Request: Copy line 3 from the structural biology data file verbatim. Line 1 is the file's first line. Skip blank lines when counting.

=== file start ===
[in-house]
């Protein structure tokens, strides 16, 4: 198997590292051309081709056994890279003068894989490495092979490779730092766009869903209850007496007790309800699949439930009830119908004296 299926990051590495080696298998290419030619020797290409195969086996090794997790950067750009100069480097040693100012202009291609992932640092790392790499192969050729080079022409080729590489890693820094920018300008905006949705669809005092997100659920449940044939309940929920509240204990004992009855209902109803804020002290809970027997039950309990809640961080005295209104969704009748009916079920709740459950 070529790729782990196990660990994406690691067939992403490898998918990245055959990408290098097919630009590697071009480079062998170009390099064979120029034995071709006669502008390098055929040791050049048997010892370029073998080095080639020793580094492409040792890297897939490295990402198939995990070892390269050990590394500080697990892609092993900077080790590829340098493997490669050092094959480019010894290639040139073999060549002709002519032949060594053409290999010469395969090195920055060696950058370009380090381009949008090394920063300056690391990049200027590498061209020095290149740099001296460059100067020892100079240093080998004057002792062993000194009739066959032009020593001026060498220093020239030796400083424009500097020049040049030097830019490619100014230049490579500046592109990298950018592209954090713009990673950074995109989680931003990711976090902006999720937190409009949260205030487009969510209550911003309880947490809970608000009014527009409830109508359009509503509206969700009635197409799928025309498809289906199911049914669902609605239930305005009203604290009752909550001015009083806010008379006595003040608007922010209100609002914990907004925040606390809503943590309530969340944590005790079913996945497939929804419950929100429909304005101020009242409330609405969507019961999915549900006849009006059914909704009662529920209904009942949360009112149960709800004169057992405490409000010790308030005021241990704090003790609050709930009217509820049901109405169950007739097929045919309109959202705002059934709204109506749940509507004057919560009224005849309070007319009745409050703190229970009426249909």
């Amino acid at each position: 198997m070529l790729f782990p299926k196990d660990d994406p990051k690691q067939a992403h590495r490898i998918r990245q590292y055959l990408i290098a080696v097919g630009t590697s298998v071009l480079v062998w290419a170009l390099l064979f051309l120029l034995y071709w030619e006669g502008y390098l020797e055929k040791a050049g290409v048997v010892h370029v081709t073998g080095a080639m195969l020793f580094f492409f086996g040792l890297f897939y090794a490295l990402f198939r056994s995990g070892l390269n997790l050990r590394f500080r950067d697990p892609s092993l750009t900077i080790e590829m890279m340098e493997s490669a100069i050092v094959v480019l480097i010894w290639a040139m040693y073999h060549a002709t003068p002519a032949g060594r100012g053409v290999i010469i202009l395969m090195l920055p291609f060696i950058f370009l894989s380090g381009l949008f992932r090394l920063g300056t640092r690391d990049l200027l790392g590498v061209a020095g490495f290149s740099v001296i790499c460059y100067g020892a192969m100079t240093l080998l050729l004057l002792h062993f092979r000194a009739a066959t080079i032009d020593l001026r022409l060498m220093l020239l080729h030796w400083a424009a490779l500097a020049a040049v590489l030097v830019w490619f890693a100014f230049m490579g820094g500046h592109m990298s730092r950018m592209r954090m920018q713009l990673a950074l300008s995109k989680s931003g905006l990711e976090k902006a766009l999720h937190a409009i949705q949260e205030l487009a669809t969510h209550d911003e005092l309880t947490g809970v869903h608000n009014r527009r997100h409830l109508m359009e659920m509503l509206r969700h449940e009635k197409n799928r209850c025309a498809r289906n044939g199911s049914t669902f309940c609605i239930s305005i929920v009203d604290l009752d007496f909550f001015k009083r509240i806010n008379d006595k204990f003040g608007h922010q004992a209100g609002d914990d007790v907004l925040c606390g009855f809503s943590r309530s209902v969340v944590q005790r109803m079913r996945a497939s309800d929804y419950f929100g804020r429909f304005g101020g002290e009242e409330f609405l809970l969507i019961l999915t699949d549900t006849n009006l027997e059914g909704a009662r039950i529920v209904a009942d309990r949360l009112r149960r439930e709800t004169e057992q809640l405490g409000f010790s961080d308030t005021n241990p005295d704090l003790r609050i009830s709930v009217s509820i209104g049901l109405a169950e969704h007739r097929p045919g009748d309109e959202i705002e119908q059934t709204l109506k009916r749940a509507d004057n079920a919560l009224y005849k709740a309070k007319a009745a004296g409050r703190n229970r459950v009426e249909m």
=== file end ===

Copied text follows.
């Amino acid at each position: 198997m070529l790729f782990p299926k196990d660990d994406p990051k690691q067939a992403h590495r490898i998918r990245q590292y055959l990408i290098a080696v097919g630009t590697s298998v071009l480079v062998w290419a170009l390099l064979f051309l120029l034995y071709w030619e006669g502008y390098l020797e055929k040791a050049g290409v048997v010892h370029v081709t073998g080095a080639m195969l020793f580094f492409f086996g040792l890297f897939y090794a490295l990402f198939r056994s995990g070892l390269n997790l050990r590394f500080r950067d697990p892609s092993l750009t900077i080790e590829m890279m340098e493997s490669a100069i050092v094959v480019l480097i010894w290639a040139m040693y073999h060549a002709t003068p002519a032949g060594r100012g053409v290999i010469i202009l395969m090195l920055p291609f060696i950058f370009l894989s380090g381009l949008f992932r090394l920063g300056t640092r690391d990049l200027l790392g590498v061209a020095g490495f290149s740099v001296i790499c460059y100067g020892a192969m100079t240093l080998l050729l004057l002792h062993f092979r000194a009739a066959t080079i032009d020593l001026r022409l060498m220093l020239l080729h030796w400083a424009a490779l500097a020049a040049v590489l030097v830019w490619f890693a100014f230049m490579g820094g500046h592109m990298s730092r950018m592209r954090m920018q713009l990673a950074l300008s995109k989680s931003g905006l990711e976090k902006a766009l999720h937190a409009i949705q949260e205030l487009a669809t969510h209550d911003e005092l309880t947490g809970v869903h608000n009014r527009r997100h409830l109508m359009e659920m509503l509206r969700h449940e009635k197409n799928r209850c025309a498809r289906n044939g199911s049914t669902f309940c609605i239930s305005i929920v009203d604290l009752d007496f909550f001015k009083r509240i806010n008379d006595k204990f003040g608007h922010q004992a209100g609002d914990d007790v907004l925040c606390g009855f809503s943590r309530s209902v969340v944590q005790r109803m079913r996945a497939s309800d929804y419950f929100g804020r429909f304005g101020g002290e009242e409330f609405l809970l969507i019961l999915t699949d549900t006849n009006l027997e059914g909704a009662r039950i529920v209904a009942d309990r949360l009112r149960r439930e709800t004169e057992q809640l405490g409000f010790s961080d308030t005021n241990p005295d704090l003790r609050i009830s709930v009217s509820i209104g049901l109405a169950e969704h007739r097929p045919g009748d309109e959202i705002e119908q059934t709204l109506k009916r749940a509507d004057n079920a919560l009224y005849k709740a309070k007319a009745a004296g409050r703190n229970r459950v009426e249909m």